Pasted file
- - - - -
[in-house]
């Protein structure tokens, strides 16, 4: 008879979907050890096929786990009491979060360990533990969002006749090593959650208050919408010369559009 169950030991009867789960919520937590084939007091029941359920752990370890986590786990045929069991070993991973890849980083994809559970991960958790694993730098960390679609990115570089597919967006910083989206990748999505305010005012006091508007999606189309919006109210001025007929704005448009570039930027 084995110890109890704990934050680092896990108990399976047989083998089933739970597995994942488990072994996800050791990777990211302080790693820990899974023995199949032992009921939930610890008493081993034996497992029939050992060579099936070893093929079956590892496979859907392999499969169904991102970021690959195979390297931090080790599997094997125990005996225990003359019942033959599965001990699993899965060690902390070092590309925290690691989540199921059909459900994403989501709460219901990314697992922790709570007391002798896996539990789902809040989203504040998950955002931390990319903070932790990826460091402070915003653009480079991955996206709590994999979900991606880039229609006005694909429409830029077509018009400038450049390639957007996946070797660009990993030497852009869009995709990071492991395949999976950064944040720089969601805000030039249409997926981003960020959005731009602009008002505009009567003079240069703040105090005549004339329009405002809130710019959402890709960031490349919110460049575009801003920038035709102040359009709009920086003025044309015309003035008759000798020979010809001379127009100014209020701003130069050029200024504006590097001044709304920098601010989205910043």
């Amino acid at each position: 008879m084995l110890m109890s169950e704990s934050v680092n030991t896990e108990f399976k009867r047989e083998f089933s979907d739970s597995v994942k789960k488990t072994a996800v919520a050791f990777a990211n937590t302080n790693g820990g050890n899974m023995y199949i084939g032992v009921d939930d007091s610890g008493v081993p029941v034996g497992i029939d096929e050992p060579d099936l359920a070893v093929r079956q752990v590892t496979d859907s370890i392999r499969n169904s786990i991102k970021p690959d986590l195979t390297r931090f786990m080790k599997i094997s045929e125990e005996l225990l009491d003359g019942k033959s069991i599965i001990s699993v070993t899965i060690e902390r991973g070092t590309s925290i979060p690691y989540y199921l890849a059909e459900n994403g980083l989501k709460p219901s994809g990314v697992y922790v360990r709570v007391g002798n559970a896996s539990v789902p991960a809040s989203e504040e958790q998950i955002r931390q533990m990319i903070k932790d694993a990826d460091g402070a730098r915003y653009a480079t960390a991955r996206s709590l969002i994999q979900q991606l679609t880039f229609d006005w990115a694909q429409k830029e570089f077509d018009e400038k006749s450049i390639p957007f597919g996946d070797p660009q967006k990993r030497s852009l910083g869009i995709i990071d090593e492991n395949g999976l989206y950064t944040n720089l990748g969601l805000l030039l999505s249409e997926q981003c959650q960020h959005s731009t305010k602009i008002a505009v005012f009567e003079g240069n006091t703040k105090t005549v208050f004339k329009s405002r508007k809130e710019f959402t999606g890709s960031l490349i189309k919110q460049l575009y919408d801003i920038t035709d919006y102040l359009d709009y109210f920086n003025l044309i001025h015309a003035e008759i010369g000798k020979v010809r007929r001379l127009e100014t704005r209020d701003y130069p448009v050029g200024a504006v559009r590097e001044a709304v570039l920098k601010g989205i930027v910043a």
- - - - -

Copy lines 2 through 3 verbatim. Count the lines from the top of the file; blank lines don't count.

């Protein structure tokens, strides 16, 4: 008879979907050890096929786990009491979060360990533990969002006749090593959650208050919408010369559009 169950030991009867789960919520937590084939007091029941359920752990370890986590786990045929069991070993991973890849980083994809559970991960958790694993730098960390679609990115570089597919967006910083989206990748999505305010005012006091508007999606189309919006109210001025007929704005448009570039930027 084995110890109890704990934050680092896990108990399976047989083998089933739970597995994942488990072994996800050791990777990211302080790693820990899974023995199949032992009921939930610890008493081993034996497992029939050992060579099936070893093929079956590892496979859907392999499969169904991102970021690959195979390297931090080790599997094997125990005996225990003359019942033959599965001990699993899965060690902390070092590309925290690691989540199921059909459900994403989501709460219901990314697992922790709570007391002798896996539990789902809040989203504040998950955002931390990319903070932790990826460091402070915003653009480079991955996206709590994999979900991606880039229609006005694909429409830029077509018009400038450049390639957007996946070797660009990993030497852009869009995709990071492991395949999976950064944040720089969601805000030039249409997926981003960020959005731009602009008002505009009567003079240069703040105090005549004339329009405002809130710019959402890709960031490349919110460049575009801003920038035709102040359009709009920086003025044309015309003035008759000798020979010809001379127009100014209020701003130069050029200024504006590097001044709304920098601010989205910043």
């Amino acid at each position: 008879m084995l110890m109890s169950e704990s934050v680092n030991t896990e108990f399976k009867r047989e083998f089933s979907d739970s597995v994942k789960k488990t072994a996800v919520a050791f990777a990211n937590t302080n790693g820990g050890n899974m023995y199949i084939g032992v009921d939930d007091s610890g008493v081993p029941v034996g497992i029939d096929e050992p060579d099936l359920a070893v093929r079956q752990v590892t496979d859907s370890i392999r499969n169904s786990i991102k970021p690959d986590l195979t390297r931090f786990m080790k599997i094997s045929e125990e005996l225990l009491d003359g019942k033959s069991i599965i001990s699993v070993t899965i060690e902390r991973g070092t590309s925290i979060p690691y989540y199921l890849a059909e459900n994403g980083l989501k709460p219901s994809g990314v697992y922790v360990r709570v007391g002798n559970a896996s539990v789902p991960a809040s989203e504040e958790q998950i955002r931390q533990m990319i903070k932790d694993a990826d460091g402070a730098r915003y653009a480079t960390a991955r996206s709590l969002i994999q979900q991606l679609t880039f229609d006005w990115a694909q429409k830029e570089f077509d018009e400038k006749s450049i390639p957007f597919g996946d070797p660009q967006k990993r030497s852009l910083g869009i995709i990071d090593e492991n395949g999976l989206y950064t944040n720089l990748g969601l805000l030039l999505s249409e997926q981003c959650q960020h959005s731009t305010k602009i008002a505009v005012f009567e003079g240069n006091t703040k105090t005549v208050f004339k329009s405002r508007k809130e710019f959402t999606g890709s960031l490349i189309k919110q460049l575009y919408d801003i920038t035709d919006y102040l359009d709009y109210f920086n003025l044309i001025h015309a003035e008759i010369g000798k020979v010809r007929r001379l127009e100014t704005r209020d701003y130069p448009v050029g200024a504006v559009r590097e001044a709304v570039l920098k601010g989205i930027v910043a």